Regarding legal representation for the newly created UK rights, the legal representative for the corresponding EU rights will also automatically be recorded as the legal representative for the UK rights until a new legal representative is appointed by the proprietor of the UK right. The UK government have confirmed that EU based legal representatives may continue to represent their clients before the UKIPO for a period of at least three years after the end of the transition phase. In any case, in the future Hoffmann Eitle will be able to continue to represent its clients before both the EU and the UK IP offices via its Munich and London locations.
2. Pending EU Trademark and Design Applications
EU Trademark and Design Applications that are pending at the end of the transition period (including those for which publication has been deferred) will not be automatically converted to UK applications. Instead the proprietor of a pending EU application will have the right to file a corresponding UK application based on the pending EU application within a period of nine months after the end of the transition period (i.e. until September 30, 2021), while maintaining the application/priority date of the EU application. The subsequently filed UK trademark/design application will be treated thereafter as a UK application and will be examined under UK law.
When applying for a corresponding UK trademark, the application must relate to the same trademark and the same goods and/or services that were subject of the original EUTM application. The standard UKIPO trademark application fees of £170 (for one class) and £50 (for each additional class) will also apply to the subsequent UK trademark application. Similarly, when applying for a corresponding UK Design application, the UK application must relate to the same design as that filed in the pending/deferred Registered Community Design. These applications will be treated as a UK registered Design application and examined under UK law. The standard UK fee structure, i.e. £50 (for one design) up to £150 (for up to 50 designs), will apply.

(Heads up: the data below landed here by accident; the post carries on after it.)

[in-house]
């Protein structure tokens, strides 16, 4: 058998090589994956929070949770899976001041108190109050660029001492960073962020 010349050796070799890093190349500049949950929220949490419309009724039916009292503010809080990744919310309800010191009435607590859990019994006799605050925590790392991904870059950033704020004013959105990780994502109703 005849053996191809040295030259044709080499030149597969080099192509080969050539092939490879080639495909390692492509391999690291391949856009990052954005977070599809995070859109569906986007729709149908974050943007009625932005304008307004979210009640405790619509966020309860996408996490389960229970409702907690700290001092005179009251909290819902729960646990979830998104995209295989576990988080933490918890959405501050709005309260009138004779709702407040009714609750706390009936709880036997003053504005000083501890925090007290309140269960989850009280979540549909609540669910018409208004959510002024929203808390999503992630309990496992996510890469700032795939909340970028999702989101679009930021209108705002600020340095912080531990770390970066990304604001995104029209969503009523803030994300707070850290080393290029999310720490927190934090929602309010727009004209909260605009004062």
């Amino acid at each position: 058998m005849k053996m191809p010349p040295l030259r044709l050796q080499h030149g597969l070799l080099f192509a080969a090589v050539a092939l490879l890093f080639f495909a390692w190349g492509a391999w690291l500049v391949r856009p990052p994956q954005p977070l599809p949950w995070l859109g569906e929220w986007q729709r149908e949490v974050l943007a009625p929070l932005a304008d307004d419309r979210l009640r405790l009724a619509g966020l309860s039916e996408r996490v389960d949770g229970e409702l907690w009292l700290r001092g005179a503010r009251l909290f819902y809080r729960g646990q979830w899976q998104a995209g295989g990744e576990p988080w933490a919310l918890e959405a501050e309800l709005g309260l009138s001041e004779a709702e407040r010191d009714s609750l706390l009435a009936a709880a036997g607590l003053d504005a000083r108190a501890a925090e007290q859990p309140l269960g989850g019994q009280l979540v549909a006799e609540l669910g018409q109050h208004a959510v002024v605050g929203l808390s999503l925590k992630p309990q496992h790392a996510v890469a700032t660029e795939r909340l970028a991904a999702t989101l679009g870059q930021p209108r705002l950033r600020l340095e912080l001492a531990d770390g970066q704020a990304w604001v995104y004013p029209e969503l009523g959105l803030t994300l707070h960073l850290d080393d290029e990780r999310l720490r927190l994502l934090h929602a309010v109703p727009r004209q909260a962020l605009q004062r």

3. Our Recommendation
Current owners of EU trademark and design registrations do not need to take action at the moment.
For owners of pending EU trademarks, it is advantageous to work towards a timely conclusion of the application procedure in order to obtain registration of the EUTM within the current transition phase. This way it should be possible to avoid a subsequent application and the associated costs in the UK.
Similarly, should there be a plan to file an EU trademark application in 2020, consideration should be given to filing an application with the EUIPO as soon as possible, with the aim to obtain registration of the EU trademark before the end of the transition phase. By doing so, it will be possible to avoid a subsequent application and the associated costs in the UK, bearing in mind that an EU trademark application without office actions or oppositions by third parties is expected to last about 4 to 5 months.
For EU design applications, although the design registration process is very quick in the EU, we recommend that such applications should be filed in the EU in good time before the end of the transition phase. Also, the owners of deferred EU design applications should consider timely requesting publication so that publication of the design will occur before the end of the transition period. This will avoid a subsequent application and the associated costs in the UK.